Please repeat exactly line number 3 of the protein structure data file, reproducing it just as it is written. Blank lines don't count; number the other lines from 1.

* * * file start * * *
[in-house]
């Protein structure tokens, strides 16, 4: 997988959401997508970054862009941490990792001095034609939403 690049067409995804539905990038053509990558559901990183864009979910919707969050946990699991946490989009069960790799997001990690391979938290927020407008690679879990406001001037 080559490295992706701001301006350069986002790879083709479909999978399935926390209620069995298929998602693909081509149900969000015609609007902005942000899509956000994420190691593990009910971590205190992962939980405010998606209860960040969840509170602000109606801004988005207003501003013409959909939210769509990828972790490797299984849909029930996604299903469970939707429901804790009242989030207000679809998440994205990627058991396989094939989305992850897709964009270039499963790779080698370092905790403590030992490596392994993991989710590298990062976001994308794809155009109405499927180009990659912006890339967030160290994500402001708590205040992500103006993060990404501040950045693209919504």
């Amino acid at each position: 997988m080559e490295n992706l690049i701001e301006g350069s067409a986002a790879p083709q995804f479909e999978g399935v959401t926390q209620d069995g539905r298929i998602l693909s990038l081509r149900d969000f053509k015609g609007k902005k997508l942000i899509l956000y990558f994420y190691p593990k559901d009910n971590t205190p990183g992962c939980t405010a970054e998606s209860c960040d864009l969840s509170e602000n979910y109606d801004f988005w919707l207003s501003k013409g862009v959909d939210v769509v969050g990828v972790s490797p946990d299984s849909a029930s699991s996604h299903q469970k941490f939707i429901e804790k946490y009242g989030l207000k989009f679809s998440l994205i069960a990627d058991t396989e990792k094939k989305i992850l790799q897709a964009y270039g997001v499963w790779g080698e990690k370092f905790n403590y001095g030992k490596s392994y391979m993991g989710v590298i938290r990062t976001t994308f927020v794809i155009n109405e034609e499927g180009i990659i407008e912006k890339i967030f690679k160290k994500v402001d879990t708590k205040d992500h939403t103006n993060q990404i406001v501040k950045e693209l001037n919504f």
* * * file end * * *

């Amino acid at each position: 997988m080559e490295n992706l690049i701001e301006g350069s067409a986002a790879p083709q995804f479909e999978g399935v959401t926390q209620d069995g539905r298929i998602l693909s990038l081509r149900d969000f053509k015609g609007k902005k997508l942000i899509l956000y990558f994420y190691p593990k559901d009910n971590t205190p990183g992962c939980t405010a970054e998606s209860c960040d864009l969840s509170e602000n979910y109606d801004f988005w919707l207003s501003k013409g862009v959909d939210v769509v969050g990828v972790s490797p946990d299984s849909a029930s699991s996604h299903q469970k941490f939707i429901e804790k946490y009242g989030l207000k989009f679809s998440l994205i069960a990627d058991t396989e990792k094939k989305i992850l790799q897709a964009y270039g997001v499963w790779g080698e990690k370092f905790n403590y001095g030992k490596s392994y391979m993991g989710v590298i938290r990062t976001t994308f927020v794809i155009n109405e034609e499927g180009i990659i407008e912006k890339i967030f690679k160290k994500v402001d879990t708590k205040d992500h939403t103006n993060q990404i406001v501040k950045e693209l001037n919504f």